A U.S. military convoy came under attack Thursday on the main highway west of Baghdad near the town of Abu Ghraib, witnesses said. An Associated Press Television News cameraman filmed two flatbed military trucks that were abandoned and left with their cabs blazing fiercely, as dozens of townspeople converged to loot tires and other vehicle parts. The military had no immediate information.
And in the northern city of Mosul, unidentified gunmen on Thursday shot dead an Iraqi police sergeant, Brig. Gen. Muwaffaq Mohammed said.
The overnight attack on the Italian mission underscored the precarious security situation in the Iraqi capital, despite a reduction in attacks on U.S.-led coalition forces in recent days. Two weeks ago, a suicide bomber detonated a truck bomb outside the Italian barracks in Nasiriyah, killing 19 Italians and 14 others in an apparent attempt to weaken the resolve of Washington's coalition partners.
In Mosul, U.S. troops on Wednesday killed a girl and injured three people in a pickup truck that was approaching American soldiers who had been shot at, the U.S. military said. No weapons were found in the truck. Assailants had fired at two shuttle buses traveling from a U.S. military compound, but no American troops were hurt.
On Sunday, two U.S. soldiers were fatally shot in Mosul, which had been relatively peaceful until a recent upsurge in violence.
Under overcast skies and intermittent rain Thursday, some American soldiers took time out from street patrols and their hunt for Iraqi guerrillas to celebrate Thanksgiving.
The festivities marked a respite from the daily grind for U.S. troops in Iraq, one day after they arrested a wife and a daughter of a top Saddam deputy suspected of leading the anti-U.S. insurgency.
The capture of the relatives of Izzat Ibrahim al-Douri, who is No. 6 on the U.S. list of most-wanted Iraqis, was an apparent attempt to pressure his surrender or gather intelligence that might lead to him. U.S. officials last week offered a US$10 million reward for information leading to al-Douri's capture.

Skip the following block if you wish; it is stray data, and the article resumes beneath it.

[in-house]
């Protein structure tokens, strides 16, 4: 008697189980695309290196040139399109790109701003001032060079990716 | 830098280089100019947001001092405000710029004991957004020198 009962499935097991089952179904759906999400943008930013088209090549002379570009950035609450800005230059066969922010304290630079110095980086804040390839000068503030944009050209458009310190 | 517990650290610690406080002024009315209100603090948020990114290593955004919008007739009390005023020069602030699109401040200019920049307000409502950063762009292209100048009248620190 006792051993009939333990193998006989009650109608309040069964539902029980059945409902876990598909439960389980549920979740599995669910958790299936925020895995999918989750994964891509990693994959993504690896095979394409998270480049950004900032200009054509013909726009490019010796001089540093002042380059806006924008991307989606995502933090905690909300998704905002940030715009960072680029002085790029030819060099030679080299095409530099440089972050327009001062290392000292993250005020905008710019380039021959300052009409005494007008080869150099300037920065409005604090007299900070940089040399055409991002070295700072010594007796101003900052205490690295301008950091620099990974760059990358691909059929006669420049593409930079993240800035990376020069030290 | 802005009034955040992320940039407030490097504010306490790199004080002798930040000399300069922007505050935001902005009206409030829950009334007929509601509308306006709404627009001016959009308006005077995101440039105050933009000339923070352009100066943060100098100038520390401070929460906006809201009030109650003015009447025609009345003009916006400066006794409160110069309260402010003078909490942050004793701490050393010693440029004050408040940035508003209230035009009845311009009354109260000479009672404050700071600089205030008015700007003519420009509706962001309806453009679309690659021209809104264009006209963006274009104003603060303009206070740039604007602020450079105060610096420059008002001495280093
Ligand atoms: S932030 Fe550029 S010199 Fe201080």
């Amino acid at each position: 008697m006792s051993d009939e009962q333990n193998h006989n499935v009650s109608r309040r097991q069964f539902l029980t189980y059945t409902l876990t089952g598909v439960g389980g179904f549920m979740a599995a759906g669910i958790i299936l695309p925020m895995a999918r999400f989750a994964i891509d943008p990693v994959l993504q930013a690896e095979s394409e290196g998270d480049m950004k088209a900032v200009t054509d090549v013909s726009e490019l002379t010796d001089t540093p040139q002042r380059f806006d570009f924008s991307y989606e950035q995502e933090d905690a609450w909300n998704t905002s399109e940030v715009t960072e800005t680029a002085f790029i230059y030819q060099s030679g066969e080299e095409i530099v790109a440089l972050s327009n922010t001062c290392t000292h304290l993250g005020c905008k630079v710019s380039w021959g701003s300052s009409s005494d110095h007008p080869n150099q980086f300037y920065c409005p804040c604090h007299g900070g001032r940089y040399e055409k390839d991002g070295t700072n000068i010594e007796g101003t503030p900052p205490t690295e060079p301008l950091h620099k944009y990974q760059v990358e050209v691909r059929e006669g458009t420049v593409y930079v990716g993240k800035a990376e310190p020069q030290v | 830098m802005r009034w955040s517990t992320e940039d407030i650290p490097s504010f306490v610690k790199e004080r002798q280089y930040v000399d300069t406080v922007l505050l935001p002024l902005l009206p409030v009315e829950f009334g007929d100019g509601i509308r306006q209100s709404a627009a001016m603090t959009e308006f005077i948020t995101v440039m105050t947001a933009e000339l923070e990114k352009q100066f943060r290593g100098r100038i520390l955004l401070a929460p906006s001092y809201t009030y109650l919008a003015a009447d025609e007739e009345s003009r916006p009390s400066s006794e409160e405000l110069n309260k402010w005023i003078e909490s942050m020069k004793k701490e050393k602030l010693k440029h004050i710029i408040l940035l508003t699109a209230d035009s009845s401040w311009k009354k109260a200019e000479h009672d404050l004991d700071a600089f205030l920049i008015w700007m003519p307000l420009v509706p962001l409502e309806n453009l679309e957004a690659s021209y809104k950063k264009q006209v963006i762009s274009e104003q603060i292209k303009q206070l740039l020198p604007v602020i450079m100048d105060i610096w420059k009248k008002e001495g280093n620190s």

Troops in Samarra, 70 miles north of Baghdad, detained the women in a raid that also netted another al-Douri associate, U.S. Lt. Col. William MacDonald said in Tikrit.
On the political front, U.S.-led efforts to establish a sovereign Iraq with a stable government suffered a setback when two top Shiite Muslim leaders said they want elections sooner than March 15, 2005, part of a plan agreed to by the coalition and the coalition-appointed Iraqi Governing Council. The plan also calls for the creation of an interim administration by next July.
In Iraq's holy city of Najaf, Grand Ayatollah Ali Husseini al-Sistani feels that "real loopholes" in the plan "must be dealt with, otherwise the process will be deficient and will not meet the expectations of the people of Iraq," said Abdel-Aziz al-Hakim, a Shiite member of the Governing Council, after talks with al-Sistani.
The ayatollah wields considerable influence among Shiites, who make up more than 60 percent of Iraq's 25 million people. Al-Hakim heads the biggest Shiite political movement — the Supreme Council for the Islamic Revolution in Iraq.
A spokesman for the U.S.-led coalition in Baghdad declined comment on al-Sistani's reported remarks, saying the head of the administration, L. Paul Bremer, had no wish "to negotiate in public."
Speaking on condition of anonymity, the spokesman said the Nov. 15 accord was a "framework" agreement and that "a lot of difficult details must still be worked out."
In Washington, U.S. defense officials announced that several thousand additional U.S. Marines would head to Iraq next year.
The Pentagon had announced Nov. 6 that the total number of U.S. troops in Iraq would add up to about 105,000 after troop rotations are completed in May, but the additional marines appear to bump up that total to 110,000.
Washington currently has 130,000 troops in Iraq.